God is There

This last chapter of Amos is a reminder of God’s mercy and compassion, even though when you read the start, it might not seem like it.  ‘Israel will be Destroyed’?  “If they dig down as deep as the place of the dead, I will pull them up from there.  If they climb up into heaven, I will bring them down from there.”  Where’s the mercy and compassion in that?  Well, it reminds me of Psalm 139:8:  “If I go up to the heavens, you are there; if I make my bed in the depths, you are there.”


God is there.  He’s for us – not against us, and the end of Amos 9 talks not about total annihilation, but restoration.  He talks about bringing Israel back from captivity and planting them in their own land, never to be uprooted as they were before (Amos 9:14-15).


Perhaps your life feels a bit of a tangled mess.  Will you trust God to restore it?

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Thanks if you’ve read through the book of Amos with me.  I had hoped to finish it by the end of June; better late than never.  Are there any other challenges you’d like to see here on the blog?

The Shuddering Reality

God really hates the destruction of the poor.  Yet again, He talks about His people walking all over them, but this chapter’s different, in that God’s had enough.  “I will not overlook their sins anymore” (Amos 8:2).  It’s not just talk this time; He’s showing Israel there are consequences for their disobedience.  “The whole land will shake because of it”, and its people will mourn for their dead (Amos 8:8).


When God talks about the sun going down at noon and the earth being darkened, like a time of crying for the death of an only son (Amos 8:9-10), I can’t help but think of Jesus’ crucifixion day.  Yes, the shuddering reality is that our wrongdoing displeases God, but the marvellous truth is that Jesus took our punishment when He died on that cross – when the sky was darkened for three hours.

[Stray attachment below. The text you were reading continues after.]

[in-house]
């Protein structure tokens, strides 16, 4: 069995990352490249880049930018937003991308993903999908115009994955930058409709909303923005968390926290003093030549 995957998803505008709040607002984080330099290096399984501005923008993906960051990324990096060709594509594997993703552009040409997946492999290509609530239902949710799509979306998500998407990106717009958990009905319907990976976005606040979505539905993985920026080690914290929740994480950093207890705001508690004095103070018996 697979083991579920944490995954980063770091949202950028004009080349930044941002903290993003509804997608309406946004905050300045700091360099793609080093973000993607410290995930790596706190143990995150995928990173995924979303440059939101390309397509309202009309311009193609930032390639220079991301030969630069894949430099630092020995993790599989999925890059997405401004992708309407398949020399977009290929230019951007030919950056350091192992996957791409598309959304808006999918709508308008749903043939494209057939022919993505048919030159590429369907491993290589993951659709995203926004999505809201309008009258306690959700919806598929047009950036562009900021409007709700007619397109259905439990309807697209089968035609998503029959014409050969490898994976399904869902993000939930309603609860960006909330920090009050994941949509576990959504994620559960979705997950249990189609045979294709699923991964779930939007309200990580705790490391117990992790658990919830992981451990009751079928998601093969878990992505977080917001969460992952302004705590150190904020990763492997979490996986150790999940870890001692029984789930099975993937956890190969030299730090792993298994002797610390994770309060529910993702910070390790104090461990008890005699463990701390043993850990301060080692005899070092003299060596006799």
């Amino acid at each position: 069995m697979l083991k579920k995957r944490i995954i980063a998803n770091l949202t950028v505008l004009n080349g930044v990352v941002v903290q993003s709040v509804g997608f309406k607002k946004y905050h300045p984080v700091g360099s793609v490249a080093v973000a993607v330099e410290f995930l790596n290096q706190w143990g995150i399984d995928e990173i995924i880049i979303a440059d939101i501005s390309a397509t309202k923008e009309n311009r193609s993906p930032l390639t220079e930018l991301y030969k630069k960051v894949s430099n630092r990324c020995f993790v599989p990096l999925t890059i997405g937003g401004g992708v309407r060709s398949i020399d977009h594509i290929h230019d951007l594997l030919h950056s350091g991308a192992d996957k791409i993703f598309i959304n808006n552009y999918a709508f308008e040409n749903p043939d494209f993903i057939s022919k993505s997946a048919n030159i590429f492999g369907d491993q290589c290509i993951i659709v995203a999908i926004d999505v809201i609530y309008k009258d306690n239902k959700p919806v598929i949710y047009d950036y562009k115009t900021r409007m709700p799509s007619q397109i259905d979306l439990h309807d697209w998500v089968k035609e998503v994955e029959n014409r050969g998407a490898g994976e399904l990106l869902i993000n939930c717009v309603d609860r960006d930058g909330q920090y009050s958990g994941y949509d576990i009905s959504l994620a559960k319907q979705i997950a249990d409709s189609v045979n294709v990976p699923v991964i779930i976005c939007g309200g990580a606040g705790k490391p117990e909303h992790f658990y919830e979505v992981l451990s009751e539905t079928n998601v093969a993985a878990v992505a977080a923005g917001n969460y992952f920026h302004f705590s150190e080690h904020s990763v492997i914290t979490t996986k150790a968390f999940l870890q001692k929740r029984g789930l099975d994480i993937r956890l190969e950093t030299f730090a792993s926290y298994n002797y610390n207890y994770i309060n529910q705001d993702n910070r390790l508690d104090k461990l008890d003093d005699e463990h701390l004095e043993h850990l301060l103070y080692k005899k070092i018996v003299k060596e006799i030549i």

Here in Amos 8 though, God’s talking not only about a physical darkness, but a spiritual one.  “The Lord God says:  ‘The days are coming when I will cause a time of hunger in the land.  The people will not be hungry for bread or thirsty for water, but they will be hungry for words from the Lord.  They will wander from the Mediterranean Sea to the Dead Sea, from the north to the east.  They will search for the word of the Lord, but they won’t find it’” (Amos 8:11-12).  After this was written and before Jesus’ birth, there were apparently four hundred years when God didn’t speak through any prophet – the silent four hundred years, I’ve heard them called, and perhaps we’ll experience another time like that before Jesus returns.  So what to take away from this?  Well, I’m reminded of a phrase in Isaiah 55:6, which simply says:  “Seek the Lord while he may be found”.  If there’s something inside you that longs for God, reach out for Him with all your heart; I know you’ll find Him.

Persecution for his Faith

We see in this chapter an all-too-familiar thing:  Someone doesn’t like what Amos says about the king’s family being attacked, so he meets with the king and falsely accuses Amos of making evil plans (Amos 7:8-10).  Then he confronts Amos and tries to get him out of the picture. “Seer, go back right now to Judah.  Do your prophesying and earn your living there, but don’t prophesy anymore here at Bethel” (Amos 7:12-13).